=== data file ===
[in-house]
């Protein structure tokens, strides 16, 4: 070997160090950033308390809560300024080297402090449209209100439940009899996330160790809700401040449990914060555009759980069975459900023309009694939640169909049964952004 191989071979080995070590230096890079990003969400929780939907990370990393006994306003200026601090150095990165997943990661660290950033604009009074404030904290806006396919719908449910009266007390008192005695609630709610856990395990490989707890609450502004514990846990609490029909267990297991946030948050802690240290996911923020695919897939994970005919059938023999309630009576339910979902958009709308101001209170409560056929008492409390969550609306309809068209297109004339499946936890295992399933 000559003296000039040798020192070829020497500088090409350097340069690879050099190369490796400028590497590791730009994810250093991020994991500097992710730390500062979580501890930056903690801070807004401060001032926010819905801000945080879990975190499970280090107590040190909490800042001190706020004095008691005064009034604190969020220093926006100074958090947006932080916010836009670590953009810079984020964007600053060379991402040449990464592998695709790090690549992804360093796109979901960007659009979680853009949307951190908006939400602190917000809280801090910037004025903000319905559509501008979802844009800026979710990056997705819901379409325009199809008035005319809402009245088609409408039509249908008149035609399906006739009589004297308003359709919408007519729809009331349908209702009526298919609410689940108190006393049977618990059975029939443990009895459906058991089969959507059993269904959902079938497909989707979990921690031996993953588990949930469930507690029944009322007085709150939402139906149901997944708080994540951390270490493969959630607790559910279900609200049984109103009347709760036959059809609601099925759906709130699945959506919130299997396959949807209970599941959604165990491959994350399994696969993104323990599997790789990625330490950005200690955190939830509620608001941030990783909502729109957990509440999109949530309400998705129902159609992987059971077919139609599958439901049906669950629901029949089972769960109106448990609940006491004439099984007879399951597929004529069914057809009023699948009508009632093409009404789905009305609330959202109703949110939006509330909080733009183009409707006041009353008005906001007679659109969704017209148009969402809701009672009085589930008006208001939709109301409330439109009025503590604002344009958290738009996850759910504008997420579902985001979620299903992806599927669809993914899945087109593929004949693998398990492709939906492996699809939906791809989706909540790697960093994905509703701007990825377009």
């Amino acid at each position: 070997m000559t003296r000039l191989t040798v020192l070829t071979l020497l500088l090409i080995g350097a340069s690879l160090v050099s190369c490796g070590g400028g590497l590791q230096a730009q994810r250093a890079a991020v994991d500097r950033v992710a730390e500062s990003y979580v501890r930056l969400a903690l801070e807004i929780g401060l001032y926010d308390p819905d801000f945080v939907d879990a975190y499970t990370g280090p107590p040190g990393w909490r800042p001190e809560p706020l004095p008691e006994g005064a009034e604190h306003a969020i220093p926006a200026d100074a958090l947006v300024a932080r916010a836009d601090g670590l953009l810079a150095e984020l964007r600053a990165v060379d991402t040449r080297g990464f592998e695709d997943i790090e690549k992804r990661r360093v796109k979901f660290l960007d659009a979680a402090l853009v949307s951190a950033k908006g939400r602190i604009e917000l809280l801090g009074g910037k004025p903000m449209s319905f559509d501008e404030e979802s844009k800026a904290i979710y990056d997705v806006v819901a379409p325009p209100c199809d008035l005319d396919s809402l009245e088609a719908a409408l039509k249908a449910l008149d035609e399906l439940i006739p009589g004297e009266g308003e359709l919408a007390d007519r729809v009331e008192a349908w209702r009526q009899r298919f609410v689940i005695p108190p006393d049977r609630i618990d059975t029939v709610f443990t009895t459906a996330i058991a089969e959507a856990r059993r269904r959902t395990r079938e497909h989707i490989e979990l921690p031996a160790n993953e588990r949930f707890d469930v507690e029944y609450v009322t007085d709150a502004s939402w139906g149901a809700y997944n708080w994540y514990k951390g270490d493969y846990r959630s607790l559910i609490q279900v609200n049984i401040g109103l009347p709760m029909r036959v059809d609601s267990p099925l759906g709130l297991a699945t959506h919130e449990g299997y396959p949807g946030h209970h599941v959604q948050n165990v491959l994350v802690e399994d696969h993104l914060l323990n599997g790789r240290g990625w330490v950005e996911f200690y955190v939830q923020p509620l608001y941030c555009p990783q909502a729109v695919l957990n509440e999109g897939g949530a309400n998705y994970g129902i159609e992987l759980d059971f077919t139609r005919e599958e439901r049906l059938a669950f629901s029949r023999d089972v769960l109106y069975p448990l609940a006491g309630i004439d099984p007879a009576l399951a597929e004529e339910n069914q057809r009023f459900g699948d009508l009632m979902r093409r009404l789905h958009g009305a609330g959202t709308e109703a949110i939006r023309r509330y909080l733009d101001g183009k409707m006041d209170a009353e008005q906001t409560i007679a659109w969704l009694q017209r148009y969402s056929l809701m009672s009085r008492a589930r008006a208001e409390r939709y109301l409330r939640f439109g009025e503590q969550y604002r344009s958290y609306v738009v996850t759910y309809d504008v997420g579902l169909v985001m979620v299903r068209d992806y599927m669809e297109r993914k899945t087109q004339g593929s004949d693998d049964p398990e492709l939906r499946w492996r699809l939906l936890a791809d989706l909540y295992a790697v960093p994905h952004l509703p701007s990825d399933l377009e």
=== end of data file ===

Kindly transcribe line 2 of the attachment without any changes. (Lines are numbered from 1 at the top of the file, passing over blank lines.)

């Protein structure tokens, strides 16, 4: 070997160090950033308390809560300024080297402090449209209100439940009899996330160790809700401040449990914060555009759980069975459900023309009694939640169909049964952004 191989071979080995070590230096890079990003969400929780939907990370990393006994306003200026601090150095990165997943990661660290950033604009009074404030904290806006396919719908449910009266007390008192005695609630709610856990395990490989707890609450502004514990846990609490029909267990297991946030948050802690240290996911923020695919897939994970005919059938023999309630009576339910979902958009709308101001209170409560056929008492409390969550609306309809068209297109004339499946936890295992399933 000559003296000039040798020192070829020497500088090409350097340069690879050099190369490796400028590497590791730009994810250093991020994991500097992710730390500062979580501890930056903690801070807004401060001032926010819905801000945080879990975190499970280090107590040190909490800042001190706020004095008691005064009034604190969020220093926006100074958090947006932080916010836009670590953009810079984020964007600053060379991402040449990464592998695709790090690549992804360093796109979901960007659009979680853009949307951190908006939400602190917000809280801090910037004025903000319905559509501008979802844009800026979710990056997705819901379409325009199809008035005319809402009245088609409408039509249908008149035609399906006739009589004297308003359709919408007519729809009331349908209702009526298919609410689940108190006393049977618990059975029939443990009895459906058991089969959507059993269904959902079938497909989707979990921690031996993953588990949930469930507690029944009322007085709150939402139906149901997944708080994540951390270490493969959630607790559910279900609200049984109103009347709760036959059809609601099925759906709130699945959506919130299997396959949807209970599941959604165990491959994350399994696969993104323990599997790789990625330490950005200690955190939830509620608001941030990783909502729109957990509440999109949530309400998705129902159609992987059971077919139609599958439901049906669950629901029949089972769960109106448990609940006491004439099984007879399951597929004529069914057809009023699948009508009632093409009404789905009305609330959202109703949110939006509330909080733009183009409707006041009353008005906001007679659109969704017209148009969402809701009672009085589930008006208001939709109301409330439109009025503590604002344009958290738009996850759910504008997420579902985001979620299903992806599927669809993914899945087109593929004949693998398990492709939906492996699809939906791809989706909540790697960093994905509703701007990825377009």